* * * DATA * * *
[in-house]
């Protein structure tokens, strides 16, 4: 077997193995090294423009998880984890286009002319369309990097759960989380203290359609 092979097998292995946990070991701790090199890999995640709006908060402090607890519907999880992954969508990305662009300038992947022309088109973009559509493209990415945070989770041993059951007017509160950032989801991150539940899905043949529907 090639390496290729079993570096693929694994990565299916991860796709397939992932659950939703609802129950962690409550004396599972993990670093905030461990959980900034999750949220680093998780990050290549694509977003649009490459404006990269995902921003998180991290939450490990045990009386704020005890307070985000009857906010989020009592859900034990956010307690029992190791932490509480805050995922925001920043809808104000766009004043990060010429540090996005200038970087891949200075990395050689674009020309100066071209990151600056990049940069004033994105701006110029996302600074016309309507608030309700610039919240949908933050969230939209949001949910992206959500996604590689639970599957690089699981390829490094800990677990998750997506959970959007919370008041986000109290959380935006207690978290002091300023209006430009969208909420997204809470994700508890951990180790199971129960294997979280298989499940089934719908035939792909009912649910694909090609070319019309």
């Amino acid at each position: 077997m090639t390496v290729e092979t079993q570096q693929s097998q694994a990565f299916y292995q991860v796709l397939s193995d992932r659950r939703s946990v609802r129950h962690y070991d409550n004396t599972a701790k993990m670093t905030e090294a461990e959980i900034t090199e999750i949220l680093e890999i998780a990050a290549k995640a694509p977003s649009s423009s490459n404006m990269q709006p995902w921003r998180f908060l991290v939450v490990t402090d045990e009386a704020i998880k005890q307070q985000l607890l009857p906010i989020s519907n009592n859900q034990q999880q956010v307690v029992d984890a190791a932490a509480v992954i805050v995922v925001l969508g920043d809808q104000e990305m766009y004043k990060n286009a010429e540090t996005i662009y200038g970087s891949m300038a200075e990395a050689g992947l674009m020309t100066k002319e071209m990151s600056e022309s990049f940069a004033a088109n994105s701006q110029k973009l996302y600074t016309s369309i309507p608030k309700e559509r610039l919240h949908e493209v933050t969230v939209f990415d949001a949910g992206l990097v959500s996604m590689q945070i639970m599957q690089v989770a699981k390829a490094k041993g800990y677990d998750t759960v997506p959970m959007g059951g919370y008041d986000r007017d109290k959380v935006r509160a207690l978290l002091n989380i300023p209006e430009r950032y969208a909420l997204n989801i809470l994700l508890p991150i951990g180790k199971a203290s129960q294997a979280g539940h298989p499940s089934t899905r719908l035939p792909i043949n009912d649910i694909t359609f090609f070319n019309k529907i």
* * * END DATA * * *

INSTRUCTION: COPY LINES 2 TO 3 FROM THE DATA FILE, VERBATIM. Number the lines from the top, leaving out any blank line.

């Protein structure tokens, strides 16, 4: 077997193995090294423009998880984890286009002319369309990097759960989380203290359609 092979097998292995946990070991701790090199890999995640709006908060402090607890519907999880992954969508990305662009300038992947022309088109973009559509493209990415945070989770041993059951007017509160950032989801991150539940899905043949529907 090639390496290729079993570096693929694994990565299916991860796709397939992932659950939703609802129950962690409550004396599972993990670093905030461990959980900034999750949220680093998780990050290549694509977003649009490459404006990269995902921003998180991290939450490990045990009386704020005890307070985000009857906010989020009592859900034990956010307690029992190791932490509480805050995922925001920043809808104000766009004043990060010429540090996005200038970087891949200075990395050689674009020309100066071209990151600056990049940069004033994105701006110029996302600074016309309507608030309700610039919240949908933050969230939209949001949910992206959500996604590689639970599957690089699981390829490094800990677990998750997506959970959007919370008041986000109290959380935006207690978290002091300023209006430009969208909420997204809470994700508890951990180790199971129960294997979280298989499940089934719908035939792909009912649910694909090609070319019309």
């Amino acid at each position: 077997m090639t390496v290729e092979t079993q570096q693929s097998q694994a990565f299916y292995q991860v796709l397939s193995d992932r659950r939703s946990v609802r129950h962690y070991d409550n004396t599972a701790k993990m670093t905030e090294a461990e959980i900034t090199e999750i949220l680093e890999i998780a990050a290549k995640a694509p977003s649009s423009s490459n404006m990269q709006p995902w921003r998180f908060l991290v939450v490990t402090d045990e009386a704020i998880k005890q307070q985000l607890l009857p906010i989020s519907n009592n859900q034990q999880q956010v307690v029992d984890a190791a932490a509480v992954i805050v995922v925001l969508g920043d809808q104000e990305m766009y004043k990060n286009a010429e540090t996005i662009y200038g970087s891949m300038a200075e990395a050689g992947l674009m020309t100066k002319e071209m990151s600056e022309s990049f940069a004033a088109n994105s701006q110029k973009l996302y600074t016309s369309i309507p608030k309700e559509r610039l919240h949908e493209v933050t969230v939209f990415d949001a949910g992206l990097v959500s996604m590689q945070i639970m599957q690089v989770a699981k390829a490094k041993g800990y677990d998750t759960v997506p959970m959007g059951g919370y008041d986000r007017d109290k959380v935006r509160a207690l978290l002091n989380i300023p209006e430009r950032y969208a909420l997204n989801i809470l994700l508890p991150i951990g180790k199971a203290s129960q294997a979280g539940h298989p499940s089934t899905r719908l035939p792909i043949n009912d649910i694909t359609f090609f070319n019309k529907i």